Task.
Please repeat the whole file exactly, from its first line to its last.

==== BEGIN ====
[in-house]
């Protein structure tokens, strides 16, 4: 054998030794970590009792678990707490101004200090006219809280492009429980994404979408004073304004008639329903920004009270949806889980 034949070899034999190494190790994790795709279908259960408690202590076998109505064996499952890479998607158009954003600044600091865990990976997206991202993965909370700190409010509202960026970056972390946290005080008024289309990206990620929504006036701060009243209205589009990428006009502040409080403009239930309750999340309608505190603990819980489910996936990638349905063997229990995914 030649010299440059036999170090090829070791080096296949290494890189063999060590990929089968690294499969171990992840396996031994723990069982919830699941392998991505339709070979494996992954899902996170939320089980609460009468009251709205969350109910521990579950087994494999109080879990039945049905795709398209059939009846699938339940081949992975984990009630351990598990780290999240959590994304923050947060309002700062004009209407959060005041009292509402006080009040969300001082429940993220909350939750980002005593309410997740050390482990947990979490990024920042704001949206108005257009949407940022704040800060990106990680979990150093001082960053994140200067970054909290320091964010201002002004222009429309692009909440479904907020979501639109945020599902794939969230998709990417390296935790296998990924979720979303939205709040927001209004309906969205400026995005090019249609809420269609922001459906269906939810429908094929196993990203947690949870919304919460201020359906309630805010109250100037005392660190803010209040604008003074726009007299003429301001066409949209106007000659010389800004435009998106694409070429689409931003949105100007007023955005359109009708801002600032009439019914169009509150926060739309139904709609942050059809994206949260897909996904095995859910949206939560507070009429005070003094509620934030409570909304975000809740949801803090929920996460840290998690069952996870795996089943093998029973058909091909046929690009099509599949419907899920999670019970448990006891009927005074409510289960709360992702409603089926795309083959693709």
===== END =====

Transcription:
[in-house]
């Protein structure tokens, strides 16, 4: 054998030794970590009792678990707490101004200090006219809280492009429980994404979408004073304004008639329903920004009270949806889980 034949070899034999190494190790994790795709279908259960408690202590076998109505064996499952890479998607158009954003600044600091865990990976997206991202993965909370700190409010509202960026970056972390946290005080008024289309990206990620929504006036701060009243209205589009990428006009502040409080403009239930309750999340309608505190603990819980489910996936990638349905063997229990995914 030649010299440059036999170090090829070791080096296949290494890189063999060590990929089968690294499969171990992840396996031994723990069982919830699941392998991505339709070979494996992954899902996170939320089980609460009468009251709205969350109910521990579950087994494999109080879990039945049905795709398209059939009846699938339940081949992975984990009630351990598990780290999240959590994304923050947060309002700062004009209407959060005041009292509402006080009040969300001082429940993220909350939750980002005593309410997740050390482990947990979490990024920042704001949206108005257009949407940022704040800060990106990680979990150093001082960053994140200067970054909290320091964010201002002004222009429309692009909440479904907020979501639109945020599902794939969230998709990417390296935790296998990924979720979303939205709040927001209004309906969205400026995005090019249609809420269609922001459906269906939810429908094929196993990203947690949870919304919460201020359906309630805010109250100037005392660190803010209040604008003074726009007299003429301001066409949209106007000659010389800004435009998106694409070429689409931003949105100007007023955005359109009708801002600032009439019914169009509150926060739309139904709609942050059809994206949260897909996904095995859910949206939560507070009429005070003094509620934030409570909304975000809740949801803090929920996460840290998690069952996870795996089943093998029973058909091909046929690009099509599949419907899920999670019970448990006891009927005074409510289960709360992702409603089926795309083959693709």